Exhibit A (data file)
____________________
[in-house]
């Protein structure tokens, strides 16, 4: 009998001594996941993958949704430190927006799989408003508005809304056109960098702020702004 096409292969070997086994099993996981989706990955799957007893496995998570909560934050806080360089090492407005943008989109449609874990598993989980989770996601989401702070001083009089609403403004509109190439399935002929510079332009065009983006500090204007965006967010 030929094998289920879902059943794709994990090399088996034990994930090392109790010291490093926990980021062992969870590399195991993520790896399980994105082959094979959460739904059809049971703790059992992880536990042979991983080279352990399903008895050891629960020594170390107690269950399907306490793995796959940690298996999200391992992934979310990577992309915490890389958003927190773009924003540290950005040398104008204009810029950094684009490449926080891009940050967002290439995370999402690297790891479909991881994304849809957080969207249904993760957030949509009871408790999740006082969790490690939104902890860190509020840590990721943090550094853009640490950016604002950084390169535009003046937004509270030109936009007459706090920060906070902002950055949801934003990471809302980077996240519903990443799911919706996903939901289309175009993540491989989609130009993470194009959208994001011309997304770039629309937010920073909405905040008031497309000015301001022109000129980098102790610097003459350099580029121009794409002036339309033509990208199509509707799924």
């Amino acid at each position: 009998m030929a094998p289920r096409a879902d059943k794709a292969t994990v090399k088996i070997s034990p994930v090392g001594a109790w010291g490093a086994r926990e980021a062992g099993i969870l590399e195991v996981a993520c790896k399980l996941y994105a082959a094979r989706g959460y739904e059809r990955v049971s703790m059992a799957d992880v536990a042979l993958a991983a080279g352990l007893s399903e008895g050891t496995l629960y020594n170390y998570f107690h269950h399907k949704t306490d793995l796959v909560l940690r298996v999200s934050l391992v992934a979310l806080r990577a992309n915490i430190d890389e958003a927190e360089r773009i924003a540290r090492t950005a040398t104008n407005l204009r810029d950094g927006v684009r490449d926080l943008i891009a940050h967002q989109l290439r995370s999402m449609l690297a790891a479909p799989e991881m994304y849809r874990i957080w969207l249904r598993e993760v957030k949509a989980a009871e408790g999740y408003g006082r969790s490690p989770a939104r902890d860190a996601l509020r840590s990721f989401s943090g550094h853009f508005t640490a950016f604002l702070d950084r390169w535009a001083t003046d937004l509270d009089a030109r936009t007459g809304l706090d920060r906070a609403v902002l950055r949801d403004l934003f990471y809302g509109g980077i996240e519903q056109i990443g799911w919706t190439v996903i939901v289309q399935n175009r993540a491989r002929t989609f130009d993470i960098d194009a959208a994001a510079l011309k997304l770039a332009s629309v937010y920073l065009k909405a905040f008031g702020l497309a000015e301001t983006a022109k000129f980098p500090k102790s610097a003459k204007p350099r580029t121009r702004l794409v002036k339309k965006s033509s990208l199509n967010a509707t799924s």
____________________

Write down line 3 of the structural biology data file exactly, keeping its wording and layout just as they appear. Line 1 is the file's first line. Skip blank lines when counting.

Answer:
């Amino acid at each position: 009998m030929a094998p289920r096409a879902d059943k794709a292969t994990v090399k088996i070997s034990p994930v090392g001594a109790w010291g490093a086994r926990e980021a062992g099993i969870l590399e195991v996981a993520c790896k399980l996941y994105a082959a094979r989706g959460y739904e059809r990955v049971s703790m059992a799957d992880v536990a042979l993958a991983a080279g352990l007893s399903e008895g050891t496995l629960y020594n170390y998570f107690h269950h399907k949704t306490d793995l796959v909560l940690r298996v999200s934050l391992v992934a979310l806080r990577a992309n915490i430190d890389e958003a927190e360089r773009i924003a540290r090492t950005a040398t104008n407005l204009r810029d950094g927006v684009r490449d926080l943008i891009a940050h967002q989109l290439r995370s999402m449609l690297a790891a479909p799989e991881m994304y849809r874990i957080w969207l249904r598993e993760v957030k949509a989980a009871e408790g999740y408003g006082r969790s490690p989770a939104r902890d860190a996601l509020r840590s990721f989401s943090g550094h853009f508005t640490a950016f604002l702070d950084r390169w535009a001083t003046d937004l509270d009089a030109r936009t007459g809304l706090d920060r906070a609403v902002l950055r949801d403004l934003f990471y809302g509109g980077i996240e519903q056109i990443g799911w919706t190439v996903i939901v289309q399935n175009r993540a491989r002929t989609f130009d993470i960098d194009a959208a994001a510079l011309k997304l770039a332009s629309v937010y920073l065009k909405a905040f008031g702020l497309a000015e301001t983006a022109k000129f980098p500090k102790s610097a003459k204007p350099r580029t121009r702004l794409v002036k339309k965006s033509s990208l199509n967010a509707t799924s």